The future for non-disclosure agreements

8 Apr 2019 By Paul Quain

What do government proposals on confidentiality clauses in settlement agreements mean for employers? Paul Quain reports

Imagine the scenario: an employee, who is having performance issues at work, makes an allegation of sexual assault by the CEO of the company. She says he was making passes at her after a drunken office party, which then led to something more serious. 

She raises a grievance, but also offers to resign in exchange for a severance payment. The company agrees to pay her, but in return asks her to sign a settlement agreement to say that she will not sue the company. That agreement also asks her to keep the whole matter confidential.

Should a company be allowed to do this? Does it help individuals get compensation for things which have gone wrong or does it lead to cover-ups of serious misconduct?

The well-publicised stories about Harvey Weinstein and Philip Green have led people to question whether such provisions in agreements are being used by powerful people to shut down talk about them and thereby allow those who bully and harass employees to continue to do so.

Partly in response to this, the government recently published a consultation paper on confidentiality clauses in settlement agreements. There has been a lot of talk over the past 12 months about what are often referred to as non-disclosure agreements (NDAs). Actually, the government title is more accurate. What is being referred to is a tradition of requiring both sides in a dispute to agree to confidentiality and sometimes to not making derogatory comments about the other side when parties finally settle a dispute. 

The government’s consultation is on two specific proposals to: 

  • prevent clauses from stopping people going to the police    
  • require that for a confidentiality clause to be valid, the employee must have received specific legal advice from a qualified lawyer on what it means and its limitations

These changes will have limited effect on a scenario like the one outlined above (or indeed in most cases). The law as it stands already permits employees to go to the police, and indeed to press charges, even if they have signed an agreement to keep matters confidential. Settlement agreements already require legal advice for the waiver of claims to be fully binding, so it would be unusual for an employee to sign an agreement without talking to a lawyer.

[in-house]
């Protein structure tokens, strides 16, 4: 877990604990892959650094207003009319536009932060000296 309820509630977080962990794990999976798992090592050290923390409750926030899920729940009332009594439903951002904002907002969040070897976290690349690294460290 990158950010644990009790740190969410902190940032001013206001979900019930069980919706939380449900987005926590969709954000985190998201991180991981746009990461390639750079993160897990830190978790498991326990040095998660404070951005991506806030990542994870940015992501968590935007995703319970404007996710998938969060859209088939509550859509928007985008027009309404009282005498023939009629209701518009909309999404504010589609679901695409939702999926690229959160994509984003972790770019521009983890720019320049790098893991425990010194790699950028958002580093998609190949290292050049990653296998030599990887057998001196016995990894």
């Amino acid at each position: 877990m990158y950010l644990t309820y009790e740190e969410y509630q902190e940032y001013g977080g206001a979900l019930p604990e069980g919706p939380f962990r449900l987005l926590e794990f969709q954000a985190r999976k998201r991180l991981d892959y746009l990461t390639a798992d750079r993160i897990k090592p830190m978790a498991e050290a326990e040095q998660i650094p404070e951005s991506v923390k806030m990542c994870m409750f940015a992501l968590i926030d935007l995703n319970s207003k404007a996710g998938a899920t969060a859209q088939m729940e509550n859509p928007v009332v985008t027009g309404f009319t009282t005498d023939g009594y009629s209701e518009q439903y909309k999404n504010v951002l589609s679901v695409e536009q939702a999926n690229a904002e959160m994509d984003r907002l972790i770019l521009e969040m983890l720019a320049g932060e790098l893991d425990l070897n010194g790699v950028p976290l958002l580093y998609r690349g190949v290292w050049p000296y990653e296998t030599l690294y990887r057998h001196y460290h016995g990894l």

However, the changes would remove any ambiguity on the employee’s rights here and make it explicitly clear to employees that they can go to the police.

Overall, this is likely to discourage misuse of confidentiality clauses without completely outlawing them or risking the removal of a way for employees and employers to resolve their differences outside the courtroom. However, it does not protect employees from conduct which might be unconscionable but falls below the threshold of being criminal and something you would go to the police over. 

An employee who is not selected for promotion because of the colour of his or her skin probably cannot go the police but might want to make this public. If they had signed up to an agreement with a tight confidentiality clause, they are unlikely to be able to talk about this without breaching their agreement. The government’s proposed changes do not address this issue and would not affect any conduct which is perhaps unacceptable but not criminal.

Perhaps the government’s proposals are as far as we can go to meet the criticisms of the recent public outcry without completely discouraging cases to be settled at all. Perhaps they will help address a badly needed cultural change about acceptable behaviour for those in authority at work. Or will this turn out to be only a damp squib?

Paul Quain is senior partner at specialist employment law firm GQ|Littler

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